Treatment considerations for cervical and cervicothoracic spondylodiscitis associated with esophageal fistula due to cancer history or accidental injury: a 9-patient case series
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The combination of cervical spondylodiscitis and esophageal fistula is rare but life-threatening. Due to both the rarity of these conditions’ coincidence and the complexity and heterogeneity of individual cases, there is no optimal treatment or management approach. The aims of this study are to obtain an overview of patients’ outcomes and to discuss treatment options.
This study is a retrospective analysis of patients who presented with cervical spondylodiscitis and associated esophageal fistula between January 2010 and November 2018. We examined reports of 59 patients who suffered from cervical spondylodiscitis and included nine patients (15.25%) who had an esophageal fistula as the underlying cause. We assessed clinical findings, treatment, and outcome.
Three of the nine patients were female, and the mean age of the sample was 64.56 years. Six of the patients had a history of esophagopharyngeal cancer and had undergone tumor resection followed by radiotherapy. Two of the remaining patients’ fistulas were caused by an iatrogenic injury during cervical spine surgery and a swallowed toothpick; in the final case, the origin remained unclear. Five patients presented with tetraparesis or tetraplegia, and the other four patients were neurologically intact. In seven cases, dorsal instrumentation was initially performed. Three patients secondarily received a ventral approach for debridement, and one received explantation of the ventral implants. Two patients died during the hospital stay, and three were transferred to a palliative care unit. Thus, the spondylodiscitis and esophageal fistula were cured in only four patients. At discharge, two patients were neurologically intact, two others remained in tetraparesis.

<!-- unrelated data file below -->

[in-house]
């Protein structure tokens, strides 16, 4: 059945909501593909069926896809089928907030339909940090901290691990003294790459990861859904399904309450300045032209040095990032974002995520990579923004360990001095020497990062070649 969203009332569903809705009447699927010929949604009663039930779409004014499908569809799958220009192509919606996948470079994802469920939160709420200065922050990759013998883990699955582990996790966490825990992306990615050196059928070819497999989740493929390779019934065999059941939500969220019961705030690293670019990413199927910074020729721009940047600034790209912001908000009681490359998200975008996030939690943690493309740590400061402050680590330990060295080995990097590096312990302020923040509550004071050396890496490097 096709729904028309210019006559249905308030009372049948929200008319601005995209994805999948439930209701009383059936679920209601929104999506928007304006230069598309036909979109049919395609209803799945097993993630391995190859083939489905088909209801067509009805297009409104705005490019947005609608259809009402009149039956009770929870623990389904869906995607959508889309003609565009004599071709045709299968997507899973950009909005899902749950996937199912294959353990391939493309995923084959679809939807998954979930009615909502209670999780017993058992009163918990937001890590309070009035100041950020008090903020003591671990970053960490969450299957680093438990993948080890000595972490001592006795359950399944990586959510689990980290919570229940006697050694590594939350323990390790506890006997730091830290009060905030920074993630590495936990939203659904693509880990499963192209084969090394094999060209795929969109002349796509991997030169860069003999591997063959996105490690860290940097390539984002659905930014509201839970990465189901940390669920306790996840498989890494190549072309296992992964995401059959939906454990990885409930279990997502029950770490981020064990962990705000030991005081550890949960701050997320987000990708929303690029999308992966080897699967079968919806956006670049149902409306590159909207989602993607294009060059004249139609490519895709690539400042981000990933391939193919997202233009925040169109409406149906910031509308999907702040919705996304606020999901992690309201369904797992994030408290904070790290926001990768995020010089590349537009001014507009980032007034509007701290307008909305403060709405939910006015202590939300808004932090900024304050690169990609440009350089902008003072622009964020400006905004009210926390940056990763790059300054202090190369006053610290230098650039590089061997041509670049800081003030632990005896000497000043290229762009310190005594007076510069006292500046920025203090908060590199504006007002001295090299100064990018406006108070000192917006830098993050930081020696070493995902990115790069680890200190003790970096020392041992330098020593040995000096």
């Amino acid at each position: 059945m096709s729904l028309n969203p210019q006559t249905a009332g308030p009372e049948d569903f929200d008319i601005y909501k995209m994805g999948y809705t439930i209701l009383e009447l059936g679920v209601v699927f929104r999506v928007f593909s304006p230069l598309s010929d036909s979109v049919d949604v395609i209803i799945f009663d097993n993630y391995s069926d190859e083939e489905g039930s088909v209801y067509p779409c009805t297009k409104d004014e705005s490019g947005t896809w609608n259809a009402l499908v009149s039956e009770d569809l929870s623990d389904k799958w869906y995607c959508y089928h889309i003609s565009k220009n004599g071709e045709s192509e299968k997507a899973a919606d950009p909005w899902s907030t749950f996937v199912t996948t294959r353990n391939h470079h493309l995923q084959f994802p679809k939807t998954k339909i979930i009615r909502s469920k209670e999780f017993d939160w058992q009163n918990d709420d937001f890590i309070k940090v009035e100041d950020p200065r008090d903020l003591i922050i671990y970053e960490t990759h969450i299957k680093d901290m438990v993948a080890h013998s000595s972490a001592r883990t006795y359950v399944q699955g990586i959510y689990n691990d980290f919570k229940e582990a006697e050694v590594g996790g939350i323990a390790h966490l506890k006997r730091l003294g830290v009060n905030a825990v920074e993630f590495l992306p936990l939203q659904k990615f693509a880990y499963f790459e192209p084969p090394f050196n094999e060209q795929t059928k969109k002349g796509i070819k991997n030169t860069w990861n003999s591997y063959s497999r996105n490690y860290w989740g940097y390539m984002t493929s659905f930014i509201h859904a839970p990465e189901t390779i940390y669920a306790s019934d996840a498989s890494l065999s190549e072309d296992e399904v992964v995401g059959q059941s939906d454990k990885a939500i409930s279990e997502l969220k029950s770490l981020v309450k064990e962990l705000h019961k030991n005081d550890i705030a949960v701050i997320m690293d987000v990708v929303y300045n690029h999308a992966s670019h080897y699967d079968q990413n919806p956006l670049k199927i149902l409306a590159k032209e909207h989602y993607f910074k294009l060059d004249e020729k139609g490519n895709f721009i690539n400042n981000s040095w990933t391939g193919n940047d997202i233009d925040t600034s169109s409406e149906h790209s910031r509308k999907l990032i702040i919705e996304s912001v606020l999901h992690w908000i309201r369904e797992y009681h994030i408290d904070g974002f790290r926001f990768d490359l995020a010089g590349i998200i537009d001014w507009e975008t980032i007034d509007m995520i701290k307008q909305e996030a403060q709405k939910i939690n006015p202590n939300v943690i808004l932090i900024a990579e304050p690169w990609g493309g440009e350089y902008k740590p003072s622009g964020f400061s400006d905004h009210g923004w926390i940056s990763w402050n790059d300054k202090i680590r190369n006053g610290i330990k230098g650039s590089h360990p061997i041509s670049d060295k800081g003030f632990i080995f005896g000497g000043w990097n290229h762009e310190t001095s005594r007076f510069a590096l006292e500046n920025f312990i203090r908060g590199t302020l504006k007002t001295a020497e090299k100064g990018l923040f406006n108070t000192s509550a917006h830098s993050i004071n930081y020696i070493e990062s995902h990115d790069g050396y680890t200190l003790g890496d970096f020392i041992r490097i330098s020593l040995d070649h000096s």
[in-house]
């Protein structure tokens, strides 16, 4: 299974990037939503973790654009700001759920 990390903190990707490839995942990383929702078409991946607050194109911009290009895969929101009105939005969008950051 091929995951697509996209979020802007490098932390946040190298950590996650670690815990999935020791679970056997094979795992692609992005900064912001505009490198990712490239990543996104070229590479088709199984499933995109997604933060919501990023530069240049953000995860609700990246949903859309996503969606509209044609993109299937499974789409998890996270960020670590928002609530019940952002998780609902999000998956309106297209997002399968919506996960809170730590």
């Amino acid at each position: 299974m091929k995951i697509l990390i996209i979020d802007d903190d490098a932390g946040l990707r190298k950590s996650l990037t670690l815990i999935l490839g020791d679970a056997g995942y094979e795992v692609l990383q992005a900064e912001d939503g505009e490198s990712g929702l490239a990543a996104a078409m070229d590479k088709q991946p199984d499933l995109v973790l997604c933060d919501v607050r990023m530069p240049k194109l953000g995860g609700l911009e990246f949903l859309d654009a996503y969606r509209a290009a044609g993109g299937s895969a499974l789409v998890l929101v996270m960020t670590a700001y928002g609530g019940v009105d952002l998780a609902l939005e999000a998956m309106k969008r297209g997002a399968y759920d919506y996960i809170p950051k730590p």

Cervical spondylodiscitis in association with an esophageal fistula carries high morbidity and high mortality. Because patients whose infections are not cured have high morbidity, we recommend using interdisciplinary and individual management, including definite surgical treatment of the discitis and fistula, in every case.
KeywordsCervical spondylodiscitis Esophageal fistula Epidural abscess Retropharyngeal abscess Esophageal injury Neck cancer
Ear, nose, and throat
Compliance with ethical standards
Conflict of interest
The authors declare that they have no conflict of interest.
The Ethics Committee approved this study (No. 238/17S). For this type of study, formal consent is not required, because all patients signed forms consenting to allow the clinic to store and analyze their data, tissue and blood samples for scientific purposes.
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